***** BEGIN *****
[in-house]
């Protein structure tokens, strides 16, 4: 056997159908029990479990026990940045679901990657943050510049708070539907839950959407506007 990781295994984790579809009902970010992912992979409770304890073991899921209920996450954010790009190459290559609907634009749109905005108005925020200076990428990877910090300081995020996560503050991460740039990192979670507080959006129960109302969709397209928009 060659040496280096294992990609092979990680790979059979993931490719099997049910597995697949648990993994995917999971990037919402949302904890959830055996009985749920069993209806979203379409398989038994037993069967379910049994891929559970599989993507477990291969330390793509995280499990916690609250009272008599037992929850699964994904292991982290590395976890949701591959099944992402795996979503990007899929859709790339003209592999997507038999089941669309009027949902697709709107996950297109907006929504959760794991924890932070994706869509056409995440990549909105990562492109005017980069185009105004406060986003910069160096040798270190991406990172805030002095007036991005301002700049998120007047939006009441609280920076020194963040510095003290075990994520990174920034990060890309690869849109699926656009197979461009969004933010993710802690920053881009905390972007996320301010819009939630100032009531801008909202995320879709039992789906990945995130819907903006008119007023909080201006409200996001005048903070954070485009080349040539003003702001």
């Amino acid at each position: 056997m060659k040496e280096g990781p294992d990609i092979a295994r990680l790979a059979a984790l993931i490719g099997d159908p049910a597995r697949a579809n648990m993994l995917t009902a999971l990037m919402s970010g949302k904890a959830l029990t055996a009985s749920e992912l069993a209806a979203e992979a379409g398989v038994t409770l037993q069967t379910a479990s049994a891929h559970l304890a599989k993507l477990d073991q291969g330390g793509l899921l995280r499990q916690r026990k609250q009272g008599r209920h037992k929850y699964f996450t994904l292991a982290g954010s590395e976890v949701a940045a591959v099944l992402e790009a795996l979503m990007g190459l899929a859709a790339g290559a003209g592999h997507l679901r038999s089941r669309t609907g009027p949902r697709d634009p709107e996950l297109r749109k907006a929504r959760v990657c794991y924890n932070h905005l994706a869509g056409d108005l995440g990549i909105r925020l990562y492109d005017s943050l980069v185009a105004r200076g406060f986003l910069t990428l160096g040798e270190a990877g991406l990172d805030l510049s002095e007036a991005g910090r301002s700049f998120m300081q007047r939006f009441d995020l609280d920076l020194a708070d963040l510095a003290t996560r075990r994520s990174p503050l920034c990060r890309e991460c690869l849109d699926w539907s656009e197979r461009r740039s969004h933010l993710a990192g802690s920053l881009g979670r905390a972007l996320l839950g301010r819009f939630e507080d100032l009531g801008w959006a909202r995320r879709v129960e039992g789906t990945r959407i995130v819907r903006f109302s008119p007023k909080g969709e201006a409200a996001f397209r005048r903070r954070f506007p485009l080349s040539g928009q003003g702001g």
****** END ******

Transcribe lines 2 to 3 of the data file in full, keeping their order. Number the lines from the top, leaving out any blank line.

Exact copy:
């Protein structure tokens, strides 16, 4: 056997159908029990479990026990940045679901990657943050510049708070539907839950959407506007 990781295994984790579809009902970010992912992979409770304890073991899921209920996450954010790009190459290559609907634009749109905005108005925020200076990428990877910090300081995020996560503050991460740039990192979670507080959006129960109302969709397209928009 060659040496280096294992990609092979990680790979059979993931490719099997049910597995697949648990993994995917999971990037919402949302904890959830055996009985749920069993209806979203379409398989038994037993069967379910049994891929559970599989993507477990291969330390793509995280499990916690609250009272008599037992929850699964994904292991982290590395976890949701591959099944992402795996979503990007899929859709790339003209592999997507038999089941669309009027949902697709709107996950297109907006929504959760794991924890932070994706869509056409995440990549909105990562492109005017980069185009105004406060986003910069160096040798270190991406990172805030002095007036991005301002700049998120007047939006009441609280920076020194963040510095003290075990994520990174920034990060890309690869849109699926656009197979461009969004933010993710802690920053881009905390972007996320301010819009939630100032009531801008909202995320879709039992789906990945995130819907903006008119007023909080201006409200996001005048903070954070485009080349040539003003702001």
């Amino acid at each position: 056997m060659k040496e280096g990781p294992d990609i092979a295994r990680l790979a059979a984790l993931i490719g099997d159908p049910a597995r697949a579809n648990m993994l995917t009902a999971l990037m919402s970010g949302k904890a959830l029990t055996a009985s749920e992912l069993a209806a979203e992979a379409g398989v038994t409770l037993q069967t379910a479990s049994a891929h559970l304890a599989k993507l477990d073991q291969g330390g793509l899921l995280r499990q916690r026990k609250q009272g008599r209920h037992k929850y699964f996450t994904l292991a982290g954010s590395e976890v949701a940045a591959v099944l992402e790009a795996l979503m990007g190459l899929a859709a790339g290559a003209g592999h997507l679901r038999s089941r669309t609907g009027p949902r697709d634009p709107e996950l297109r749109k907006a929504r959760v990657c794991y924890n932070h905005l994706a869509g056409d108005l995440g990549i909105r925020l990562y492109d005017s943050l980069v185009a105004r200076g406060f986003l910069t990428l160096g040798e270190a990877g991406l990172d805030l510049s002095e007036a991005g910090r301002s700049f998120m300081q007047r939006f009441d995020l609280d920076l020194a708070d963040l510095a003290t996560r075990r994520s990174p503050l920034c990060r890309e991460c690869l849109d699926w539907s656009e197979r461009r740039s969004h933010l993710a990192g802690s920053l881009g979670r905390a972007l996320l839950g301010r819009f939630e507080d100032l009531g801008w959006a909202r995320r879709v129960e039992g789906t990945r959407i995130v819907r903006f109302s008119p007023k909080g969709e201006a409200a996001f397209r005048r903070r954070f506007p485009l080349s040539g928009q003003g702001g």